One of the first things you learn as a photographer is that the way you perceive a scene is often quite different to how your camera evaluates and processes the same data.
An HDR image allows you to combine the brightest and darkest parts of a scene that your camera wouldn’t be able to record in a single shot.
For example, a shot you intend as a backlit portrait may well end up as a silhouette, a shot of a brightly lit scene may end up looking too dark, and so on.
In other words, the image you see is sometimes not the one you manage to take.
A correctly exposed sky with an overly dark foreground
There are two main reasons for this. The first is that your camera will attempt to set an optimum exposure for a particular shot, so it will set the aperture or shutter speed, or both, to make sure that enough light hits the sensor to produce a well-exposed image. The problem is, your camera assumes an average level of illumination for every shot you take, so if you shoot in a dark room, the image may well end up brighter than the original scene as your camera bases its exposure on an average level of illumination. By the same token, a shot of a person, backlit by a bright sky, may produce a shot with a beautifully exposed sky, but no detail in your subject’s face—again because the camera works on the assumption that all pictures are taken under ‘average’ lighting conditions.
The second reason your images may not end up as you intend them is because of the difference between the way in which you see things and how your camera records them. While you might see a richly detailed landscape set against the backdrop of a bright, but cloudy sky, the camera will be likely to deliver a picture where the sky looks as you intended, but the foreground is too dark, or with a correctly exposed foreground and an overexposed, blank white sky. Worst of all, you might get an image with both a featureless sky and an overly dark foreground. In this instance, adjusting the exposure won’t fix the problem, it will just present you with a different one. Increasing the exposure to compensate for an overly dark foreground will overexpose the sky still further, while decreasing the exposure to retain the detail in the sky will lead to an even darker foreground.
The problem is that the ‘dynamic range’ of the scene you are trying to photograph is larger than your camera can record. At its simplest, dynamic range is the ratio between the lightest and darkest tones in an image. This is often measured in EV (Exposure Value), which refers to the combinations of shutter speed and relative aperture that give the same exposure. Additional terms that are often used in this context are ‘ƒ-stops’ and ‘contrast ratio.’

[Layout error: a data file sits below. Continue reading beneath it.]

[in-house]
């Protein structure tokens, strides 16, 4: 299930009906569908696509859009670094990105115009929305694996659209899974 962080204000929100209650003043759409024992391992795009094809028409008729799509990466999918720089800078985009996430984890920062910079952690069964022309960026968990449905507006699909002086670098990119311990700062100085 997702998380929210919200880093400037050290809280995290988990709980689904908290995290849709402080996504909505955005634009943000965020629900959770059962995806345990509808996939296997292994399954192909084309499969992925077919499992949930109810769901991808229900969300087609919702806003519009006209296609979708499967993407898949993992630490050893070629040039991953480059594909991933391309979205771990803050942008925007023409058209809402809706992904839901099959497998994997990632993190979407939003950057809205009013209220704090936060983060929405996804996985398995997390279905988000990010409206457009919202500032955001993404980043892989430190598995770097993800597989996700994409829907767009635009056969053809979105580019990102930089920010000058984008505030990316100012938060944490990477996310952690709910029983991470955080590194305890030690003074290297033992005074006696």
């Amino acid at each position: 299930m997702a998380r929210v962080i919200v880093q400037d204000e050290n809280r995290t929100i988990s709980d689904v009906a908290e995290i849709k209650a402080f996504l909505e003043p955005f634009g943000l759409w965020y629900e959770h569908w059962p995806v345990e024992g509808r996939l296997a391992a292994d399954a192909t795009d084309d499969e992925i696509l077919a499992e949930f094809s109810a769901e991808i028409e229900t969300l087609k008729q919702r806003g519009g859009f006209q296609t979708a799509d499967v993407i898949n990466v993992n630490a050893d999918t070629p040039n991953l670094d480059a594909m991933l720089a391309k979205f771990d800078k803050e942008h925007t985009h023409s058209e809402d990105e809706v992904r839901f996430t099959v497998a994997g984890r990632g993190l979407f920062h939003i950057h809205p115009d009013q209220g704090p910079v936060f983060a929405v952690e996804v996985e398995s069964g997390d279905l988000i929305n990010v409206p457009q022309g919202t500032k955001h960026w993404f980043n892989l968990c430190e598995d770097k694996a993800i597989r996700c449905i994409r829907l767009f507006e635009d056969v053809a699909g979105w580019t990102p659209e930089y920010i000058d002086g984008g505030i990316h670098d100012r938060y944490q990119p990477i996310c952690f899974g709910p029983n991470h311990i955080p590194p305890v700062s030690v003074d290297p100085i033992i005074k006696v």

When we view a scene, we can perceive a range of between 10–14EV (or ƒ-stops), and if we take into account the fact that our eyes can adjust to different levels of brightness this increases to around 24EV. But digital cameras can only record an EV range of 5–9 stops, so if the scene contains an EV range of around 9 or more, there is no combination of aperture or shutter speed that will allow you to capture the entire dynamic range of the original scene. All you can do is optimise the exposure for the shadow detail or the highlight detail, but you will inevitably lose one or the other.
From a photographic point of view, there are three solutions. First, you can simply avoid taking shots where you know that the size of the EV range will compromise the quality of the final image. In the case of a landscape shot this might mean waiting until the balance of light between the brightest and darkest areas of the scene falls within a smaller EV range.
Second, you could use a graduated neutral density (ND) filter to darken the brightest areas of the image. These can darken a portion of an image in increments from 1–3EV and are especially useful for landscape photography as the sky can often be a lot brighter than the foreground. However, the gradation on the filter is fixed, so it is generally only suitable if there is a clear ‘dividing line’ between the light and dark areas of the scene—useful for a landscape with a flat horizon, but less useful for images where the bright and dark areas are irregularly shaped.
Finally, you can shoot a range of different exposures that record the detail in both the deepest shadows and the brightest highlights, and then combine them into an High Dynamic Range (HDR) image.
David Nightingale’s Practical HDR covers in-camera image capture and digital darkroom techniques, with an in-depth guide to the best HDR software for photorealistic and hyper-real images, full of practical advice and inspirational photos, this is your complete guide to creating High Dynamic Range images with your digital SLR.
Practical HDR by David Nightingale
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